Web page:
Acriflavine inhibits HIF-1 dimerization, tumor growth, and vascularization

Vascular Program, Institute for Cell Engineering, Johns Hopkins University School of Medicine, Baltimore, MD 21205, USA.
Proceedings of the National Academy of Sciences (Impact Factor: 9.81). 10/2009; 106(42):17910-5. DOI: 10.1073/pnas.0909353106
Source: PubMed

ABSTRACT HIF-1 is a heterodimeric transcription factor that mediates adaptive responses to hypoxia and plays critical roles in cancer progression. Using a cell-based screening assay we have identified acriflavine as a drug that binds directly to HIF-1alpha and HIF-2alpha and inhibits HIF-1 dimerization and transcriptional activity. Pretreatment of mice bearing prostate cancer xenografts with acriflavine prevented tumor growth and treatment of mice bearing established tumors resulted in growth arrest. Acriflavine treatment inhibited intratumoral expression of angiogenic cytokines, mobilization of angiogenic cells into peripheral blood, and tumor vascularization. These results provide proof of principle that small molecules can inhibit dimerization of HIF-1 and have potent inhibitory effects on tumor growth and vascularization.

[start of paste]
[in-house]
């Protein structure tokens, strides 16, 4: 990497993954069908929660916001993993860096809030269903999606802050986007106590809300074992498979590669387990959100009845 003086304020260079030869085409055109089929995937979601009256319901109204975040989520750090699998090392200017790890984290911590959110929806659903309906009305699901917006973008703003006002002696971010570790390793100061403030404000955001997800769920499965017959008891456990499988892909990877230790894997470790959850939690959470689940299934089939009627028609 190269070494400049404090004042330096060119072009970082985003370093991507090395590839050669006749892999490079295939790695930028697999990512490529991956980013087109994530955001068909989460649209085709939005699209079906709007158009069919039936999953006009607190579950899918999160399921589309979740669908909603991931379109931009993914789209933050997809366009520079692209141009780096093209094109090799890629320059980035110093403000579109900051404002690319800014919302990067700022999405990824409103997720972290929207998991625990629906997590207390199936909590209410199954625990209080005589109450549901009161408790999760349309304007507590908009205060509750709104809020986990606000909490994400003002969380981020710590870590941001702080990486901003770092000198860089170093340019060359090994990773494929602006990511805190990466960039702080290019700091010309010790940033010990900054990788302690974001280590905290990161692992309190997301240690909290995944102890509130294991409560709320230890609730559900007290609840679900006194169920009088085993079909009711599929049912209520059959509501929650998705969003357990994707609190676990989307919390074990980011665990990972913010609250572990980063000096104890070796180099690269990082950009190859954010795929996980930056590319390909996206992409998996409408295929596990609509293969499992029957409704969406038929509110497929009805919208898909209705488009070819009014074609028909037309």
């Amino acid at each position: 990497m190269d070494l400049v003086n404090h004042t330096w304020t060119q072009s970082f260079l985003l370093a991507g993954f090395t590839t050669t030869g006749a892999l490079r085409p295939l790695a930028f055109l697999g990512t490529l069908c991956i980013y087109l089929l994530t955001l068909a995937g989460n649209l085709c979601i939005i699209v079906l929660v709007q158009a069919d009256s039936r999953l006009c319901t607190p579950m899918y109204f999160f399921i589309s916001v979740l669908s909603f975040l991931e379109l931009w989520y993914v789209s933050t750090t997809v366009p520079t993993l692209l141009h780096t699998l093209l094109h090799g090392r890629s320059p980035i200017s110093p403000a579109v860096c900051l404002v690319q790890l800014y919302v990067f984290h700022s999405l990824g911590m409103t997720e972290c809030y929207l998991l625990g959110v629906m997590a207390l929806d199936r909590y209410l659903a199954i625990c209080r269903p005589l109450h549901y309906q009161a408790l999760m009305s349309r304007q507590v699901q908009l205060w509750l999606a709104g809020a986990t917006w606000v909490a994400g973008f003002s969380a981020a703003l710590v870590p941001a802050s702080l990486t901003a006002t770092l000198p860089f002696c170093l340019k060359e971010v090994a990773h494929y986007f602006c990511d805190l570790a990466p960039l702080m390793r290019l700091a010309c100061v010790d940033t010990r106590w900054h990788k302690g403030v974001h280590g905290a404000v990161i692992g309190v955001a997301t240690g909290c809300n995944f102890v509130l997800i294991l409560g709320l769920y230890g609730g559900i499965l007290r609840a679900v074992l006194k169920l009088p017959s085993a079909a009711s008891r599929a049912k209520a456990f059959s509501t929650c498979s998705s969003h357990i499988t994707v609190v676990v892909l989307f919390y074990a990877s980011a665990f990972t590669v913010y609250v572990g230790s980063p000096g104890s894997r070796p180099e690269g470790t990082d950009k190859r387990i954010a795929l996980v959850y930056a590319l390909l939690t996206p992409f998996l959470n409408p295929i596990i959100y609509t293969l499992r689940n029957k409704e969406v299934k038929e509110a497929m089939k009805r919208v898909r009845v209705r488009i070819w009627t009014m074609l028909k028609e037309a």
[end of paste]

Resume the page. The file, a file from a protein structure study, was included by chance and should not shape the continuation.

Available from: Sergio Rey, May 30, 2015
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